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Students as teachers

Students who learn to teach effectively may facilitate other students’ learning and their own

Few would challenge the assertion that senior doctors play a vital role in teaching and supervising peers, junior colleagues and students. Junior doctor teaching of medical students is also significant, and students estimate that up to one-third of their knowledge can be attributed to junior doctors.1 Effective teaching is a learned skill; teaching workshops develop and refine teaching skills, improve attitudes towards teaching and may introduce new teaching tools.2 Such “faculty” development, although more available these days, still remains optional for many, and particularly for junior doctors, learning such skills may compete with patient care responsibilities and specialty training.1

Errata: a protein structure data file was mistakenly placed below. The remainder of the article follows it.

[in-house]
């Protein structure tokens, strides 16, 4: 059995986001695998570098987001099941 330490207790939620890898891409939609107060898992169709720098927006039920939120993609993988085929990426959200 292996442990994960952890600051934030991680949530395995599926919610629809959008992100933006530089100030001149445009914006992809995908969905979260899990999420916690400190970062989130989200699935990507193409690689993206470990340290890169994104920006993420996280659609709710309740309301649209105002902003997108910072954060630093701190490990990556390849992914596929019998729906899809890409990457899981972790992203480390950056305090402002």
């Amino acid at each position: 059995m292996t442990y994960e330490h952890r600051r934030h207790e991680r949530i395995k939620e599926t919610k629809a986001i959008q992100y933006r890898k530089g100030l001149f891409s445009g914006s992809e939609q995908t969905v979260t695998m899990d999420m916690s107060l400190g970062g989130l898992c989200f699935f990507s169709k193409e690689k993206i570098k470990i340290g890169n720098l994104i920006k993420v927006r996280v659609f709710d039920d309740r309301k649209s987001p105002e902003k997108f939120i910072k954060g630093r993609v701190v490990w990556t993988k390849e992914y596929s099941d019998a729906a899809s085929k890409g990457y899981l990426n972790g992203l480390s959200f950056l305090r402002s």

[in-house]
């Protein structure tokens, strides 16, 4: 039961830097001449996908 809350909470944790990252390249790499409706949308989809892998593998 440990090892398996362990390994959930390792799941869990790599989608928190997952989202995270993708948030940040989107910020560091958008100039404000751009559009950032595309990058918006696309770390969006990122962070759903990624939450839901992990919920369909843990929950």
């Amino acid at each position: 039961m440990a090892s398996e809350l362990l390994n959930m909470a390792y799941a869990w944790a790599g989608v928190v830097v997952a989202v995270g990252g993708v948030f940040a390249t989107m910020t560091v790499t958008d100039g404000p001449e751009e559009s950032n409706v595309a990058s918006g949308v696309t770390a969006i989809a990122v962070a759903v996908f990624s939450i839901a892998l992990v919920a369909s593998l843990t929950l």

We believe Australian medical schools should strongly consider implementing a comprehensive, vertically integrated student teaching program employing peer-assisted learning (PAL). PAL refers to “people from similar social groupings who are not professional teachers helping each other to learn and learning themselves by teaching”.3 Through PAL, students learn how to teach and give feedback, and under supervision are given the chance to practise and consolidate these skills. It has been used successfully…